A weekly outpour of 5 of the things I consume every week. A coalescence of art, podcasts, articles, essays, newsletters, movies, web series and any other form of media you can imagine.
Hello nerds! In this information era what we digest is what we reflect. Here's a flux of information you might find interesting.
1. Zen kōans: unsolvable enigmas designed to break your brain - Puqun Li by TED-Ed (Animated Video)
A koan is a riddle or puzzle that Zen Buddhists use during meditation to help them unravel greater truths about the world and about themselves. Koans may seem like paradoxes at first glance. It is up to the Zen student to tease out their meaning and to understand by the spirit and by intuition. A lullaby of perception, beautifully illustrated, watch this video to learn more about how Koans amplify your imagination.
2. In Defense of Browsing by Curbed (Essay)
Probably one of the masterpieces I read this week! Often I am inquired by many on why is it important to maintain diversity in interests and nothing summarizes it better than this article. Whilst being slaves to our feed and being fed recommendations by the Algorithm Lord, we are in an constant enigma to keep consuming the same content without having the liberty to wander aimlessly.
Spontaneity is learning. Browsing is research.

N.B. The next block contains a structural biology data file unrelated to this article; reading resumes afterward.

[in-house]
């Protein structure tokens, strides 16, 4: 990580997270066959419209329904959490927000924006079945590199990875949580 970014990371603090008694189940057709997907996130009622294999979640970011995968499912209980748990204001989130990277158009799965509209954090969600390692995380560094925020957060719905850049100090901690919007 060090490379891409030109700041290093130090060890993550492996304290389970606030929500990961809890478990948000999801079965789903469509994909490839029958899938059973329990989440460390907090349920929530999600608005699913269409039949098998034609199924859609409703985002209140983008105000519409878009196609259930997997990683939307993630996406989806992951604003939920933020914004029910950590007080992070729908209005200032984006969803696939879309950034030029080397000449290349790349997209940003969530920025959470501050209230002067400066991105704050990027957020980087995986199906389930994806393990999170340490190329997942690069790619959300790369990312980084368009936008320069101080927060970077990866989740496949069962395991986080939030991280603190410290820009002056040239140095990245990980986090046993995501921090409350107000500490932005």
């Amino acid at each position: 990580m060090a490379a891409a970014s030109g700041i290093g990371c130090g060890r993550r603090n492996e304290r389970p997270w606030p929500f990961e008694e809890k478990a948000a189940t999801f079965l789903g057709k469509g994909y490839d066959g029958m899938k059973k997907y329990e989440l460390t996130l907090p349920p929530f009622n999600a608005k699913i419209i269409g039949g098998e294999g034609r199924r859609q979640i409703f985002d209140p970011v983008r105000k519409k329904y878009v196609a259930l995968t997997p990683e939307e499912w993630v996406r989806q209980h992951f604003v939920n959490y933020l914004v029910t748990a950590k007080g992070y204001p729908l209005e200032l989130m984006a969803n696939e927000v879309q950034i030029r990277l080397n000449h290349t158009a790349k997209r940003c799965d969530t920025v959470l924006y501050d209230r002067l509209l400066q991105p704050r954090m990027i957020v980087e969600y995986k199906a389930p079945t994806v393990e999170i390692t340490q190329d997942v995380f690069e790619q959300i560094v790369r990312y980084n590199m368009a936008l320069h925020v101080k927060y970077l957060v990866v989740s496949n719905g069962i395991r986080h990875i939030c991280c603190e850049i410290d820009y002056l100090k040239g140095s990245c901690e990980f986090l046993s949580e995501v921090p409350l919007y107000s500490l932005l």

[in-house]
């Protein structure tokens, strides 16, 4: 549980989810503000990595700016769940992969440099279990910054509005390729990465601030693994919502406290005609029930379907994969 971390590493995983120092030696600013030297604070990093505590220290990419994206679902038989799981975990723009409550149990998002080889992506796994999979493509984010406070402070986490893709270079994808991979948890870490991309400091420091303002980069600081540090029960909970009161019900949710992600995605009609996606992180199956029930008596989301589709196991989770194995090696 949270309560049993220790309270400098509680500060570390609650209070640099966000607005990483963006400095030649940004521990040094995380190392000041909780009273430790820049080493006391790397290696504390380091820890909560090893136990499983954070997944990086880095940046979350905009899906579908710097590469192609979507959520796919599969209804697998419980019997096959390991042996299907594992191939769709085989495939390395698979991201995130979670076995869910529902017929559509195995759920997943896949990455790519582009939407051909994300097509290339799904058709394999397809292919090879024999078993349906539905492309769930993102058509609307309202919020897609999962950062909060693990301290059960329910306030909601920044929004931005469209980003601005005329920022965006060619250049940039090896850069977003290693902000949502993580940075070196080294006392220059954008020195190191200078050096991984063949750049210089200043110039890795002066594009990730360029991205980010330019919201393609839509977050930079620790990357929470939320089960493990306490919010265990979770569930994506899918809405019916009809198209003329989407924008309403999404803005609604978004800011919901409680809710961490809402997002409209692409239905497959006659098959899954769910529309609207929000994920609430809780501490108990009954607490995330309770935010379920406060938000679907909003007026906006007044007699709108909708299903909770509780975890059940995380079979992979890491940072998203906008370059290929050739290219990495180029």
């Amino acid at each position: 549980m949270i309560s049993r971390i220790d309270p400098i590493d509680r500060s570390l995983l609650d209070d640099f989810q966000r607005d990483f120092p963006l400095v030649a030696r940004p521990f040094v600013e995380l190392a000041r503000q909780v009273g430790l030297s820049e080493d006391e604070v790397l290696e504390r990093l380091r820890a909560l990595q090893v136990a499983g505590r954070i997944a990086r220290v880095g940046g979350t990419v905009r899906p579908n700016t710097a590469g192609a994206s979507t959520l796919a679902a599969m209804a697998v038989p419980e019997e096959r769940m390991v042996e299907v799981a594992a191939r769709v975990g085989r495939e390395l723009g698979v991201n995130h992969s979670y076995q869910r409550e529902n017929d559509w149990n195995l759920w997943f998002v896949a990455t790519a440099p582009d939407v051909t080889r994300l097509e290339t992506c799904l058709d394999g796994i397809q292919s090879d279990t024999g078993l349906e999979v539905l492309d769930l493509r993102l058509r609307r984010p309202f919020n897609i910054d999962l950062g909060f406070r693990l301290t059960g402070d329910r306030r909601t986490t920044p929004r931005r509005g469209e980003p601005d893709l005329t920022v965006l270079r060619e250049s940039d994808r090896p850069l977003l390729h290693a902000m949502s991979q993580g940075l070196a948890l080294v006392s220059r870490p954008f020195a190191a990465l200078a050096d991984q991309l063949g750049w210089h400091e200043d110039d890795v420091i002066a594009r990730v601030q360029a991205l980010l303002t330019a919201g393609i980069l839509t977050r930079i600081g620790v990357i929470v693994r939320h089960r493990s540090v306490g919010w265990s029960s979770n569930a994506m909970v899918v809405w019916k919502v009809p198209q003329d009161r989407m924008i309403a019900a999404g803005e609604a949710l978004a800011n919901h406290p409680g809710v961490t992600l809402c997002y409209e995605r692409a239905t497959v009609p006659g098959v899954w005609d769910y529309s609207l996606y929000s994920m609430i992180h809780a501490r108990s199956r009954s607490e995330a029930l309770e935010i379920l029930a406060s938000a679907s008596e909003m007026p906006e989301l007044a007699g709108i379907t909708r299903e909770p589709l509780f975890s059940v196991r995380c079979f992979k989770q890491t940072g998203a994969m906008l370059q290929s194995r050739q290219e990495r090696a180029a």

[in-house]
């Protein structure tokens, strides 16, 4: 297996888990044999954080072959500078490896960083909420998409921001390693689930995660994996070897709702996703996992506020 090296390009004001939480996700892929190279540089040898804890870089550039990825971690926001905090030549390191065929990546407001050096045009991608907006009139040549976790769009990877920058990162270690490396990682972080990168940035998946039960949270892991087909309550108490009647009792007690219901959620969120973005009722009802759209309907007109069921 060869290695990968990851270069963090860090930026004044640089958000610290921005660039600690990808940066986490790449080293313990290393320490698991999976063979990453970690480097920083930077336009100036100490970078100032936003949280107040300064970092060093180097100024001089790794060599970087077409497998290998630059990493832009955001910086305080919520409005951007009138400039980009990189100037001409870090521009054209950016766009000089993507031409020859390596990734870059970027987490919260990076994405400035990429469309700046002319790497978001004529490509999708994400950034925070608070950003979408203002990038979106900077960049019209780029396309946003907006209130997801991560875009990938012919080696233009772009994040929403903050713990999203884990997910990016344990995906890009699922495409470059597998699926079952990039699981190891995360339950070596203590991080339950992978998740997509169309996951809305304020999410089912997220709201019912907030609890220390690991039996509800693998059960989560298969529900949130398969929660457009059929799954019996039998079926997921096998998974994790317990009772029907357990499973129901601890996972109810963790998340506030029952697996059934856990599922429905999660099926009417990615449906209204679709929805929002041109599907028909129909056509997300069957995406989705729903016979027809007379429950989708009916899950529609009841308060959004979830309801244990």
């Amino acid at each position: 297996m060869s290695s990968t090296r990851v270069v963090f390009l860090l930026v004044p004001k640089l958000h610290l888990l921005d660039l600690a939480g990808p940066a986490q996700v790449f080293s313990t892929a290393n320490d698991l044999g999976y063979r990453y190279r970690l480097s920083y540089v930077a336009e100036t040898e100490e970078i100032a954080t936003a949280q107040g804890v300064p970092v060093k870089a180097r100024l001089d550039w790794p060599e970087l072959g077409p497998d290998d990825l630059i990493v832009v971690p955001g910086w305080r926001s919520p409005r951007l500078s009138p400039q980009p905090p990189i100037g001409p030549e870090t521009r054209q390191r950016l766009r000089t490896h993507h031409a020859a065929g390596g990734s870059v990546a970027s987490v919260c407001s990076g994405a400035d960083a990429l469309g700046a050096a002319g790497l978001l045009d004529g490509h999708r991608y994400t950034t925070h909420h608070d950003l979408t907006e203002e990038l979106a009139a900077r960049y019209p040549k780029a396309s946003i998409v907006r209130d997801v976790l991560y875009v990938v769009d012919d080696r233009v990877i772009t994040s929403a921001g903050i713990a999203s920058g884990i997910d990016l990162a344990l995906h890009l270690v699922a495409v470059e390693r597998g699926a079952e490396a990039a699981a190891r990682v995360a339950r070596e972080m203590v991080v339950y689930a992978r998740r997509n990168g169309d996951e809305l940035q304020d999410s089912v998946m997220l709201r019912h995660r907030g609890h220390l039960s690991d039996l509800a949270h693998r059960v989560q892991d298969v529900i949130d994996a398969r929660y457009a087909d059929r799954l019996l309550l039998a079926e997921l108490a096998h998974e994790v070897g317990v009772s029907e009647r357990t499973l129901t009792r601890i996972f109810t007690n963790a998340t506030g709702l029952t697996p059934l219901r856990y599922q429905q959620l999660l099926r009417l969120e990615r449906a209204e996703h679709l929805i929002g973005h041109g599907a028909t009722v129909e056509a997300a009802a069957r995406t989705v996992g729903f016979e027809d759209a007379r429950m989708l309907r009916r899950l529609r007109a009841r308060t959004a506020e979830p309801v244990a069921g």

3. How To Enjoy Coffee by Psyche (Long Essay)
Smooth like chocolate or fruity like a berry, coffee has as many tastes as wine or beer – you just need to know your beans
I have been reading Aeon since I was in college and Psyche is a digital magazine from Aeon that illuminates the human condition through psychology, philosophy and the arts. I have always been intrigued by coffee as a subject and its history, so much that I read a 700 pager book on it. This essay summarises all you should know about coffee if you are a coffee enthusiast.
4. Incidental Comics by Grant Snider (Illustration Art)
A treat to the eyes and to the soul! I have always admired comic art because of its capability to propound multiple ideas in a single illustration- beautiful to look at and lucid to understand and Grant Snider does just that. His comics have appeared in The New Yorker, The New York Times Book Review, The Kansas City Star, The Best American Comics 2013, and all across the internet. He is also the author and illustrator of many children's picture books. Check out his website whenever you feel overwhelmed and need a break to slow down.
5. The unreasonable effectiveness of just showing up everyday by Typesense (Blog)
As much as I find self-help not so helping, I read it just to get constant reminders about the same things- to be in discipline. A short humble story by the founders of Typesense which is an open source typo tolerant search engine on how they bootstrapped this idea and about how it is imperative to show up in the direst of circumstances. It reminds me time and again of this quote by Chuck Close:
“Inspiration is for amateurs. The rest of us just show up to work”.